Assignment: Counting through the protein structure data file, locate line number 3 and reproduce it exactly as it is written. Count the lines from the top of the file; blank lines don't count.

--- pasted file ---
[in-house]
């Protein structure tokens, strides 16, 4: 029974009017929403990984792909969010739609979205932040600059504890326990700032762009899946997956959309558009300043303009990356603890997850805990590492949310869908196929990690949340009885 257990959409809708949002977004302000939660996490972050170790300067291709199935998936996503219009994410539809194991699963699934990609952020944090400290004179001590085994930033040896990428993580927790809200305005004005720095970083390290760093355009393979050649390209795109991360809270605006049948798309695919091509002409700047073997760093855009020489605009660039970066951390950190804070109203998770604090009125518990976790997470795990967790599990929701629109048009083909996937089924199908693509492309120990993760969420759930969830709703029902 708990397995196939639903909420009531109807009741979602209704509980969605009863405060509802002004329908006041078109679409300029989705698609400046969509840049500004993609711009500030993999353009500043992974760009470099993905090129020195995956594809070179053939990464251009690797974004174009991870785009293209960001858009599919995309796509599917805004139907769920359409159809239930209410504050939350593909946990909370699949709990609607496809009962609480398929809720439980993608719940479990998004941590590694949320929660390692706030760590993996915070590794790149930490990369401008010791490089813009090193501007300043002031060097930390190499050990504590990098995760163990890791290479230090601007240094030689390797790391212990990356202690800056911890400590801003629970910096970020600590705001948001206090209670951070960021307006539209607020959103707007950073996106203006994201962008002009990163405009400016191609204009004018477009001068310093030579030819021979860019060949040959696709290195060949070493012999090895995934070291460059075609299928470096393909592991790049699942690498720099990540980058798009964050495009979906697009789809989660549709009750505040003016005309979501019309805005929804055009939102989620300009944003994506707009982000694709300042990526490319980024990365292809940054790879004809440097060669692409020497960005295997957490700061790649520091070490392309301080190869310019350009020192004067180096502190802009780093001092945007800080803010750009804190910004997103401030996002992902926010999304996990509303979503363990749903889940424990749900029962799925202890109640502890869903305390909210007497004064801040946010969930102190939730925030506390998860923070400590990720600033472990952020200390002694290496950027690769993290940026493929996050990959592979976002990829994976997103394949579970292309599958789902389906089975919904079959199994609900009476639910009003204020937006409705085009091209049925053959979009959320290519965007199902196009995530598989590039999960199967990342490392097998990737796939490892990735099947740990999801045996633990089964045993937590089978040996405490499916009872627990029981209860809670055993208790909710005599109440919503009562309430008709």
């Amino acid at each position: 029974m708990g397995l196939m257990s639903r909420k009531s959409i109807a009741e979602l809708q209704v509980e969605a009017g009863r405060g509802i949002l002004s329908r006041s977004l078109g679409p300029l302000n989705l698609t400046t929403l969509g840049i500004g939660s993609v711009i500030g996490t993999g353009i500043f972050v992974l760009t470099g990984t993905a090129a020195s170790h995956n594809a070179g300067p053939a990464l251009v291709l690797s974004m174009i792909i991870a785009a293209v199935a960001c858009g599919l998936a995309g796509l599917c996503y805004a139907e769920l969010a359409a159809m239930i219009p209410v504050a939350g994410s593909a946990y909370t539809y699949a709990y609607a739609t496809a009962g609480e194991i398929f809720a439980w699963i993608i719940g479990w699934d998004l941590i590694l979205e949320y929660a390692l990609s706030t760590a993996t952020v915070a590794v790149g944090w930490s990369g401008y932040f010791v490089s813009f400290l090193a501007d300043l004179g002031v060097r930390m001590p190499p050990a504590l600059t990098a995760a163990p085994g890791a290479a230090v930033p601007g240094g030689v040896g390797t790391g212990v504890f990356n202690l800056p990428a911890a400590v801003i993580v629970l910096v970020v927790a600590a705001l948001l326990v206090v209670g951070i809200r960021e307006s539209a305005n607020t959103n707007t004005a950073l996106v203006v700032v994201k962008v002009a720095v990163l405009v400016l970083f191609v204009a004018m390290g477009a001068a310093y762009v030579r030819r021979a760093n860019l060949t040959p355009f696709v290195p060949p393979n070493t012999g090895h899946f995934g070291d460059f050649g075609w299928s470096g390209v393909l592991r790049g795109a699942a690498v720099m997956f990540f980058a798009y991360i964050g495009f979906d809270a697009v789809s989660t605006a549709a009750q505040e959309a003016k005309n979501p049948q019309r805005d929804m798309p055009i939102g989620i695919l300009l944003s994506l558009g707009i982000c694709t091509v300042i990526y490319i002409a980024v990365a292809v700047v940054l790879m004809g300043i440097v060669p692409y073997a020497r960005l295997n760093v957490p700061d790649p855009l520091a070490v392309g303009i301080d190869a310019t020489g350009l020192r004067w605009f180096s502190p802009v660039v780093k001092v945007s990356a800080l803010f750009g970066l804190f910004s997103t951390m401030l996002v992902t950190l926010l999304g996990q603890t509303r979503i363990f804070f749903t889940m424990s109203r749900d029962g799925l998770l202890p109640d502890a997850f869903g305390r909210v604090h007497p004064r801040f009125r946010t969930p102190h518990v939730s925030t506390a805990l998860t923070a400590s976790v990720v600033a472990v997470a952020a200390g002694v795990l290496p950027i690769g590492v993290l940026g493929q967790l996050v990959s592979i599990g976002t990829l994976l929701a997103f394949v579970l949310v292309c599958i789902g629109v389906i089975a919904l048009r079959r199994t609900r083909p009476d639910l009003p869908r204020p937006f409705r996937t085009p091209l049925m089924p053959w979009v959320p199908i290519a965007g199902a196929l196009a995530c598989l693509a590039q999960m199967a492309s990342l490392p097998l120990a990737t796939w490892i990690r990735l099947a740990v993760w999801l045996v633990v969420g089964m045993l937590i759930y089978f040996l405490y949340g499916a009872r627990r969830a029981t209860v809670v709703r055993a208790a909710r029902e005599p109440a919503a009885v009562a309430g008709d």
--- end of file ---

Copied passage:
């Amino acid at each position: 029974m708990g397995l196939m257990s639903r909420k009531s959409i109807a009741e979602l809708q209704v509980e969605a009017g009863r405060g509802i949002l002004s329908r006041s977004l078109g679409p300029l302000n989705l698609t400046t929403l969509g840049i500004g939660s993609v711009i500030g996490t993999g353009i500043f972050v992974l760009t470099g990984t993905a090129a020195s170790h995956n594809a070179g300067p053939a990464l251009v291709l690797s974004m174009i792909i991870a785009a293209v199935a960001c858009g599919l998936a995309g796509l599917c996503y805004a139907e769920l969010a359409a159809m239930i219009p209410v504050a939350g994410s593909a946990y909370t539809y699949a709990y609607a739609t496809a009962g609480e194991i398929f809720a439980w699963i993608i719940g479990w699934d998004l941590i590694l979205e949320y929660a390692l990609s706030t760590a993996t952020v915070a590794v790149g944090w930490s990369g401008y932040f010791v490089s813009f400290l090193a501007d300043l004179g002031v060097r930390m001590p190499p050990a504590l600059t990098a995760a163990p085994g890791a290479a230090v930033p601007g240094g030689v040896g390797t790391g212990v504890f990356n202690l800056p990428a911890a400590v801003i993580v629970l910096v970020v927790a600590a705001l948001l326990v206090v209670g951070i809200r960021e307006s539209a305005n607020t959103n707007t004005a950073l996106v203006v700032v994201k962008v002009a720095v990163l405009v400016l970083f191609v204009a004018m390290g477009a001068a310093y762009v030579r030819r021979a760093n860019l060949t040959p355009f696709v290195p060949p393979n070493t012999g090895h899946f995934g070291d460059f050649g075609w299928s470096g390209v393909l592991r790049g795109a699942a690498v720099m997956f990540f980058a798009y991360i964050g495009f979906d809270a697009v789809s989660t605006a549709a009750q505040e959309a003016k005309n979501p049948q019309r805005d929804m798309p055009i939102g989620i695919l300009l944003s994506l558009g707009i982000c694709t091509v300042i990526y490319i002409a980024v990365a292809v700047v940054l790879m004809g300043i440097v060669p692409y073997a020497r960005l295997n760093v957490p700061d790649p855009l520091a070490v392309g303009i301080d190869a310019t020489g350009l020192r004067w605009f180096s502190p802009v660039v780093k001092v945007s990356a800080l803010f750009g970066l804190f910004s997103t951390m401030l996002v992902t950190l926010l999304g996990q603890t509303r979503i363990f804070f749903t889940m424990s109203r749900d029962g799925l998770l202890p109640d502890a997850f869903g305390r909210v604090h007497p004064r801040f009125r946010t969930p102190h518990v939730s925030t506390a805990l998860t923070a400590s976790v990720v600033a472990v997470a952020a200390g002694v795990l290496p950027i690769g590492v993290l940026g493929q967790l996050v990959s592979i599990g976002t990829l994976l929701a997103f394949v579970l949310v292309c599958i789902g629109v389906i089975a919904l048009r079959r199994t609900r083909p009476d639910l009003p869908r204020p937006f409705r996937t085009p091209l049925m089924p053959w979009v959320p199908i290519a965007g199902a196929l196009a995530c598989l693509a590039q999960m199967a492309s990342l490392p097998l120990a990737t796939w490892i990690r990735l099947a740990v993760w999801l045996v633990v969420g089964m045993l937590i759930y089978f040996l405490y949340g499916a009872r627990r969830a029981t209860v809670v709703r055993a208790a909710r029902e005599p109440a919503a009885v009562a309430g008709d």